Revision surgery is necessary in some cases due to lack of symptom resolution. This may be due to the dehiscence expanding or the material used to cover or plug the dehiscence having failed (12). It is important to inform patients that other symptoms, such as pressure sensation in the ear, persistent vertigo and unsteadiness, loss of hearing, headache and non-pulsatile tinnitus, may not necessarily improve with surgery (12).

    User perspective

    User perspective

    Patients may experience cognitive challenges, anxiety and worry related to the disease and any additional diagnoses. It is often necessary to make adjustments in everyday life to tolerate and manage their symptoms, which are induced by sound, pressure changes and use of vision. It is important to provide information prior to examinations that elicit the symptoms. Doctors need to be aware of the complexity of the clinical presentation, and patients need to be provided with thorough information at an early stage of the disease. Patient information about superior semicircular canal dehiscence syndrome is available at



    Superior semicircular canal dehiscence should be suspected in patients with autophony, hypersensitivity to internal bodily sounds, and pressure- and sound-induced vertigo. Diagnosis should be based on international criteria, and most patients benefit from receiving a diagnosis and explanation for the symptoms, which can often be reduced by making small adjustments to avoid activities that trigger symptoms. Surgical treatment can be considered in patients with severe symptoms (9). There is still a need for research into the pathophysiology and effectiveness of the various treatment measures. In Norway, a project is underway that aims to coordinate and record patient trajectories and surgical outcomes. The specialist association is due to publish an update to specialist national guidelines.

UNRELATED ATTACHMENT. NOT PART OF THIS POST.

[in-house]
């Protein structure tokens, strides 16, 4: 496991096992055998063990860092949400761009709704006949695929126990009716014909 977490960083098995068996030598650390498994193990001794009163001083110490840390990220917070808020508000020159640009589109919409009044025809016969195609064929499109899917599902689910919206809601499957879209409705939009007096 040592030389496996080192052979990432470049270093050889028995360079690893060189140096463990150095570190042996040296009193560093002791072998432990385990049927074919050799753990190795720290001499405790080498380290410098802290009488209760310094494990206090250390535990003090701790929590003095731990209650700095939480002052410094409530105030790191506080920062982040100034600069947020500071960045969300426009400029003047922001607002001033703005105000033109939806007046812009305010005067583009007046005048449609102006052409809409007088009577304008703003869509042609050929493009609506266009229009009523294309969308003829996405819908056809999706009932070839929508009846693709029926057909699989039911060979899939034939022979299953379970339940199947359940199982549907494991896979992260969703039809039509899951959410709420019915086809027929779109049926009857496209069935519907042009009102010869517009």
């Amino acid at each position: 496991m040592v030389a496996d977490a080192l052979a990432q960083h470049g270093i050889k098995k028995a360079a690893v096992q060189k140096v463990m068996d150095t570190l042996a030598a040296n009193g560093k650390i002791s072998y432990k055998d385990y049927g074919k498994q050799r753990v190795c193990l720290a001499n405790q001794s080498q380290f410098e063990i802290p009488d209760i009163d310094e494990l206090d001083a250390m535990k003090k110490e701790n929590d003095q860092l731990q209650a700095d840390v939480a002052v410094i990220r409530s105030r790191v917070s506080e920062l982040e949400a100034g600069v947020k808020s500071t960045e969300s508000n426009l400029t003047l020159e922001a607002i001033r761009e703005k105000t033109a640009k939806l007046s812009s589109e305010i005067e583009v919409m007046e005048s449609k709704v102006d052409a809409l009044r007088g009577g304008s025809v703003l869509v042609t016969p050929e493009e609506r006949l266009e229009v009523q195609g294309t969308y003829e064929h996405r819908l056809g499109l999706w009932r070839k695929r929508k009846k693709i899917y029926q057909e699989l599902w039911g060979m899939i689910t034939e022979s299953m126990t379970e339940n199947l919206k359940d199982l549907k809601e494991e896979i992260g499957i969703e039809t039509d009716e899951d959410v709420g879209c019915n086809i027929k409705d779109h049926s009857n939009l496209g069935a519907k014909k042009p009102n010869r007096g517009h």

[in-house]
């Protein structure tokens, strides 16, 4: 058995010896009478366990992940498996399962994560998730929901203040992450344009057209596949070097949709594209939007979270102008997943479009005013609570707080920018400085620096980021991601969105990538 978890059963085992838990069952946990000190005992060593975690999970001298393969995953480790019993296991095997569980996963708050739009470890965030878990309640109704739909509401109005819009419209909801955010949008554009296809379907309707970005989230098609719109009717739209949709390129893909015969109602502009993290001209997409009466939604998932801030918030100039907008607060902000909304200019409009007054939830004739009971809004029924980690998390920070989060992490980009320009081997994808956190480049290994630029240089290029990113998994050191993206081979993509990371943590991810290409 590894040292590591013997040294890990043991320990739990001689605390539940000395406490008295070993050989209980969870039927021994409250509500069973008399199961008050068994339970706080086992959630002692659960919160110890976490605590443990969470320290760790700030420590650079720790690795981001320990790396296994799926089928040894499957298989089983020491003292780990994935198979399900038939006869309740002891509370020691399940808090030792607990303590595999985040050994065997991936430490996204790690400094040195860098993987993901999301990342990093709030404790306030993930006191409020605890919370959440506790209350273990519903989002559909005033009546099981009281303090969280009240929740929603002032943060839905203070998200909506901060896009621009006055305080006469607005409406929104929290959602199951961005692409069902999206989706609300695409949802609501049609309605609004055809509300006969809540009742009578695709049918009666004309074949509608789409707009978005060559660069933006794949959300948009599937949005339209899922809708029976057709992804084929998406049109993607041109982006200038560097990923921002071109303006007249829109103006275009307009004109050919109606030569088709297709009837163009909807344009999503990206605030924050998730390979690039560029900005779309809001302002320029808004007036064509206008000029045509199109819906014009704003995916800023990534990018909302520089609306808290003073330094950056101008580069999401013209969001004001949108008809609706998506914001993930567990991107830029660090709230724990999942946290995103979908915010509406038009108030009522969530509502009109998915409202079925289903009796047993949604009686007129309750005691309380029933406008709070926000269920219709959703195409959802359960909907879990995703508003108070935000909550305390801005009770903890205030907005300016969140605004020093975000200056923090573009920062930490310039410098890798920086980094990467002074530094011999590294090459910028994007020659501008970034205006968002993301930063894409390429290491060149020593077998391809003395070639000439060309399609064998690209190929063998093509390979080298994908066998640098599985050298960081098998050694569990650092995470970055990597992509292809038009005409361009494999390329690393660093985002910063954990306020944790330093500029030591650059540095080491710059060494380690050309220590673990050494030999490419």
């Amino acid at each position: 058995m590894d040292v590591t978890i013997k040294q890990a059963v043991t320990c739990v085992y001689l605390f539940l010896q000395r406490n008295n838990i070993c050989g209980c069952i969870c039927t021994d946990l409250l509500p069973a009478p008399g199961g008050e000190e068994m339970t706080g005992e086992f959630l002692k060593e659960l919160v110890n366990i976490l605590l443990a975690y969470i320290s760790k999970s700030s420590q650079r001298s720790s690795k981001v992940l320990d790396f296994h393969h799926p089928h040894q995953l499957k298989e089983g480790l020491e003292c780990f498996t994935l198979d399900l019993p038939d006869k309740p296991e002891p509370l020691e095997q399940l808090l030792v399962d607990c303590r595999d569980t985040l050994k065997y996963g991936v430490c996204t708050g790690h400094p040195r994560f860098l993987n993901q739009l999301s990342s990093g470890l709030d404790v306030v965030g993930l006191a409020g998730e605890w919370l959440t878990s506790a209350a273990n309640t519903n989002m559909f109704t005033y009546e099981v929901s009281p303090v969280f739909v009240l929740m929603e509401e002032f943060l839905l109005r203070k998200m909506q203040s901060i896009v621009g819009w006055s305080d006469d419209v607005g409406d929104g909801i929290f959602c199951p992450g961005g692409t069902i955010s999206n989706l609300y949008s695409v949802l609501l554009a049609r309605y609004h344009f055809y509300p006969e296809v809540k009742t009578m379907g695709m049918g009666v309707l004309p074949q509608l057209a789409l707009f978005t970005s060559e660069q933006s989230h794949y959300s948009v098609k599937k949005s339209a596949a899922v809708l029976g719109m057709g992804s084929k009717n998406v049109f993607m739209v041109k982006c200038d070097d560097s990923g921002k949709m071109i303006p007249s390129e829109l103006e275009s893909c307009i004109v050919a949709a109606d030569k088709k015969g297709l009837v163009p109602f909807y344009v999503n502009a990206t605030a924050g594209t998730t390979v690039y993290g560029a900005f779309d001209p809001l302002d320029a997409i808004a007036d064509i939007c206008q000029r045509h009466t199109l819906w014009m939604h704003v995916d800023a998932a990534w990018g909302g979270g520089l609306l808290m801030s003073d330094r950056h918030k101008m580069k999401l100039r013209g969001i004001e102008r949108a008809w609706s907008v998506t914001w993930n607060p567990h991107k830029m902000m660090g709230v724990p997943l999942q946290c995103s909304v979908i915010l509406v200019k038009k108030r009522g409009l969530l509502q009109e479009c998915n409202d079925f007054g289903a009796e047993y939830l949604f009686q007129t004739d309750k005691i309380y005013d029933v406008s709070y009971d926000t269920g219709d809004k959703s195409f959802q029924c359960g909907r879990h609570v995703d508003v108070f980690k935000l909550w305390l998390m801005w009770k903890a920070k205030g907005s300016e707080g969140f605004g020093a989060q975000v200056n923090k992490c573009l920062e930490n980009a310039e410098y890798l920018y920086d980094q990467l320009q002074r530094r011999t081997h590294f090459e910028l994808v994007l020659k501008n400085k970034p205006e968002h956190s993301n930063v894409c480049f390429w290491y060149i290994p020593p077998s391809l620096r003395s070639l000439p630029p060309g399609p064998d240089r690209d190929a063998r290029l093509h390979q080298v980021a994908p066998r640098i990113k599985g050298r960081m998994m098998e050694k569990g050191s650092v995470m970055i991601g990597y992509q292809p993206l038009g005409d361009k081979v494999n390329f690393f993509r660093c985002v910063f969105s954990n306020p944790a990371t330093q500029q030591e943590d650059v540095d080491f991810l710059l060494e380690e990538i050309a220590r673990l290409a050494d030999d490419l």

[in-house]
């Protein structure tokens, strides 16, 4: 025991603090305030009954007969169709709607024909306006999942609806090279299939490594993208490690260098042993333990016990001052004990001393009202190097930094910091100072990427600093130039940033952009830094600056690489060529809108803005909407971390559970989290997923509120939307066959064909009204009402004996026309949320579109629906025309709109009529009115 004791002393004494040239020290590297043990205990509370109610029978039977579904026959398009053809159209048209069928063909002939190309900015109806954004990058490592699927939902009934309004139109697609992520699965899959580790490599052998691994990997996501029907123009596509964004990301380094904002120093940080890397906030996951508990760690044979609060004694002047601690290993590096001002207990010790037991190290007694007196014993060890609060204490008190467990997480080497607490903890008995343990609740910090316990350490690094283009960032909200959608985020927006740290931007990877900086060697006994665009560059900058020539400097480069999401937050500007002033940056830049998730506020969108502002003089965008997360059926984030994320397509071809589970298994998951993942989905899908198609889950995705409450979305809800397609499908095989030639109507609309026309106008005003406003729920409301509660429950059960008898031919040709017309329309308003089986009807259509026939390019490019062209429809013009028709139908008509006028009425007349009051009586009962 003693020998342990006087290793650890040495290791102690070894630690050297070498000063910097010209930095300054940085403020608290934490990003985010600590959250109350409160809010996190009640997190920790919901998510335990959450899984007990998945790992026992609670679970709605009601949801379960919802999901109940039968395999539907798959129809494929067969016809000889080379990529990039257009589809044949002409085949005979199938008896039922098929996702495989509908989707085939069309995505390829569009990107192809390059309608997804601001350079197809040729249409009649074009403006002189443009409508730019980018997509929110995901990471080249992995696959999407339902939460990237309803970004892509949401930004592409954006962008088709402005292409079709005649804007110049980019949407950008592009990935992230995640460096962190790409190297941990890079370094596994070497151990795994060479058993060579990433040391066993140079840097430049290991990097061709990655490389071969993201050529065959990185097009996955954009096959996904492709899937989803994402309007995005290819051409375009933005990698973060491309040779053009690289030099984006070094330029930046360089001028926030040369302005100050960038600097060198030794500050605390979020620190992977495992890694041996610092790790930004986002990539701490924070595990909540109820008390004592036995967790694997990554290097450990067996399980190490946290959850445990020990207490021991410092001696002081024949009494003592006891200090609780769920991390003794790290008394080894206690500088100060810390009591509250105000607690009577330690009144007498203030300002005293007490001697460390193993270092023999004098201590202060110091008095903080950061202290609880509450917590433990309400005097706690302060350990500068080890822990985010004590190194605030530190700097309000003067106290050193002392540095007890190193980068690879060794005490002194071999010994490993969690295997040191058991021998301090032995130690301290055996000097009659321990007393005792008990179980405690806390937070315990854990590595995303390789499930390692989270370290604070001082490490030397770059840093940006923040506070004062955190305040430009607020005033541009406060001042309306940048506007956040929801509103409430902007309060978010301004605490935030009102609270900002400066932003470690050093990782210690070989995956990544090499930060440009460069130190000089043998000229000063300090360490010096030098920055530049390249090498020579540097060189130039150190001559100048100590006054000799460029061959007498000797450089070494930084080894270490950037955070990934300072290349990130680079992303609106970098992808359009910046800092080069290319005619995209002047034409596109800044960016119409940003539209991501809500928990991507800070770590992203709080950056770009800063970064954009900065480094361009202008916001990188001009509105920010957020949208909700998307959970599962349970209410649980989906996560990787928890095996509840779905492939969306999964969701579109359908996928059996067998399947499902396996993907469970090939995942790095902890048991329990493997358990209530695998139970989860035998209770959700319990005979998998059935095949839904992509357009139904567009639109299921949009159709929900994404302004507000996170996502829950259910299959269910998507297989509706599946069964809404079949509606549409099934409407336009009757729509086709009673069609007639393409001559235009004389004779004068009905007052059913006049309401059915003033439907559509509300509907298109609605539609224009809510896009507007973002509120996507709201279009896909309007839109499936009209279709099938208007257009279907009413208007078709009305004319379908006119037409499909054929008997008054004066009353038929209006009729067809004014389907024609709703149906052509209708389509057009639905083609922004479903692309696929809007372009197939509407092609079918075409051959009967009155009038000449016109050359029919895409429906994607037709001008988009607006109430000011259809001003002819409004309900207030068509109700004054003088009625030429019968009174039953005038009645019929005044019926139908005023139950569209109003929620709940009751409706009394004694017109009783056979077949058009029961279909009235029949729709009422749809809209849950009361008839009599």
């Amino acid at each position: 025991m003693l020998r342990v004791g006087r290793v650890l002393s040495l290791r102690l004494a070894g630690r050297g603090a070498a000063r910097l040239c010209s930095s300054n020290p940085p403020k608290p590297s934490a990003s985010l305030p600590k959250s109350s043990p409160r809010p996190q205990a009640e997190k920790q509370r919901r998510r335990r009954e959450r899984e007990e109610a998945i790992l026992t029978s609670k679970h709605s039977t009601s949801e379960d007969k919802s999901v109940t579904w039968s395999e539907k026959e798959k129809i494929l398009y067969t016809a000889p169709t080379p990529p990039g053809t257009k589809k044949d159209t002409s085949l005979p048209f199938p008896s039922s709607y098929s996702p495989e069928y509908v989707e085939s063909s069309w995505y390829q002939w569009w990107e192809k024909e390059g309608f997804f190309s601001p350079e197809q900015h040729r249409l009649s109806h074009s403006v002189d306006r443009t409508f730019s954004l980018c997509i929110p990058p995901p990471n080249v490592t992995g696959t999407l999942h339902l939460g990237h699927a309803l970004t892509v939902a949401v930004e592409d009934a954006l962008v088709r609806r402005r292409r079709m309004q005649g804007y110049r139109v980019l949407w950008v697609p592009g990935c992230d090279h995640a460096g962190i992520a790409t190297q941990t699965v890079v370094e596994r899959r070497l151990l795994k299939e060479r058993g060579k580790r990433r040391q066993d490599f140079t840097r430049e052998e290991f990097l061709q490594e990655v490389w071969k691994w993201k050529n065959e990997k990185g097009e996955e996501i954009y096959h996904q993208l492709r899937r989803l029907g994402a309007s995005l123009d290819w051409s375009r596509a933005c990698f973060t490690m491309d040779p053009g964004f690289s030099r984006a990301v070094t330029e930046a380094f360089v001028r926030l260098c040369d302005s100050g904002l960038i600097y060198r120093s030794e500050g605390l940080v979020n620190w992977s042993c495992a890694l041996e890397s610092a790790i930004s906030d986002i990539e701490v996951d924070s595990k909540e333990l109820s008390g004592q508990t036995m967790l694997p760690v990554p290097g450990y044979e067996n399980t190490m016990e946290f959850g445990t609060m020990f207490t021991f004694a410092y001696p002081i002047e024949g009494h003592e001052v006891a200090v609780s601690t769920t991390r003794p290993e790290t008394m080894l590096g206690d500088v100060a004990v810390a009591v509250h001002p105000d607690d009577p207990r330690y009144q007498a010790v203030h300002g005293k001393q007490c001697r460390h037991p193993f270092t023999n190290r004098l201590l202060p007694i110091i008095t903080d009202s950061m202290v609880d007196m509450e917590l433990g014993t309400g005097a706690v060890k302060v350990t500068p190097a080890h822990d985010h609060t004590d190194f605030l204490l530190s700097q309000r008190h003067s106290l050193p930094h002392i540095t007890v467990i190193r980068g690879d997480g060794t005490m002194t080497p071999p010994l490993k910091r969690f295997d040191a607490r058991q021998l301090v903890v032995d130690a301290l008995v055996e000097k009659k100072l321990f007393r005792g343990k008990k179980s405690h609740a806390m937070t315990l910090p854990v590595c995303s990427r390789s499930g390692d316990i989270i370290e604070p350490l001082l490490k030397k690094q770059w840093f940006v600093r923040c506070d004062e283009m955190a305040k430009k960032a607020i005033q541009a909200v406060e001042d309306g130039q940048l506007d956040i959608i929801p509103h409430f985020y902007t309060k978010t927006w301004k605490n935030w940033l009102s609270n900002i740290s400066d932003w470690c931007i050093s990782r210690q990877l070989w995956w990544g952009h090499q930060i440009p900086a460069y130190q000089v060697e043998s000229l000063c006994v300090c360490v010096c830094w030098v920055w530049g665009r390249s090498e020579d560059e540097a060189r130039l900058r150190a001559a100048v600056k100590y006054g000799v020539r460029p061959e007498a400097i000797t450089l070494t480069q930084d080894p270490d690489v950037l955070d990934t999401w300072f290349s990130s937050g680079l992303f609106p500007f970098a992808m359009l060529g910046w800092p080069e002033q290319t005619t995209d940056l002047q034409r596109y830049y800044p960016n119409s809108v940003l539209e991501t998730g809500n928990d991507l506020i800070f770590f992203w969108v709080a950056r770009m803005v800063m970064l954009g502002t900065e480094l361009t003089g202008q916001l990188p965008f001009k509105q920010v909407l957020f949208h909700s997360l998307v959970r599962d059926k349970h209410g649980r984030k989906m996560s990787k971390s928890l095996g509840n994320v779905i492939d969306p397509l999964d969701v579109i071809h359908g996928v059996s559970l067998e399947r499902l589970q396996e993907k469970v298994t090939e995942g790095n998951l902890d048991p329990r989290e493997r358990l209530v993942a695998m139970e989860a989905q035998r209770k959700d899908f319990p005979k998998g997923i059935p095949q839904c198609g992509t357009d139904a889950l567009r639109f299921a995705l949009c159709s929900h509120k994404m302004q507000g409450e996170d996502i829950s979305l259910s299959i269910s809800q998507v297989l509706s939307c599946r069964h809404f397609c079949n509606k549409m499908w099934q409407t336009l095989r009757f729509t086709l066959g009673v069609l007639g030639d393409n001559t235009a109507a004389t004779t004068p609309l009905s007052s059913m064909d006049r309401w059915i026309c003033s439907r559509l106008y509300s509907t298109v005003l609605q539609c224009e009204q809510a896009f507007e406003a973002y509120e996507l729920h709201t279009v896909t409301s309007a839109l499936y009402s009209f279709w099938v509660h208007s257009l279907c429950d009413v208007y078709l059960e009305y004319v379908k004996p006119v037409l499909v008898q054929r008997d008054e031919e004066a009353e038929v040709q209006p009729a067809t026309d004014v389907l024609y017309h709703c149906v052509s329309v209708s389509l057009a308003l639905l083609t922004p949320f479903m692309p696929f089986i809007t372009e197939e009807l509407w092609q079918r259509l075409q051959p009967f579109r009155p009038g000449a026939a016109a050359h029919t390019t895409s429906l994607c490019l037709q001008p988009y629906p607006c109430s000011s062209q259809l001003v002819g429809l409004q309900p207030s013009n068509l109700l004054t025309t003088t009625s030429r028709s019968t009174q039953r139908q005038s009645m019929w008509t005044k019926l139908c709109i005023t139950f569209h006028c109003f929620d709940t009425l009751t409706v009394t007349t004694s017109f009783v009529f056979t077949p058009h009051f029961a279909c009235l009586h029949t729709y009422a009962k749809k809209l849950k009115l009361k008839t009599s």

The authors thank Berit Myren from the Norwegian National Vestibular Disorders' Association and Jorunn Fjermestad from the Norwegian National Federation for the Deaf and Hard of Hearing for their valued input into the article.

    The article has been peer-reviewed.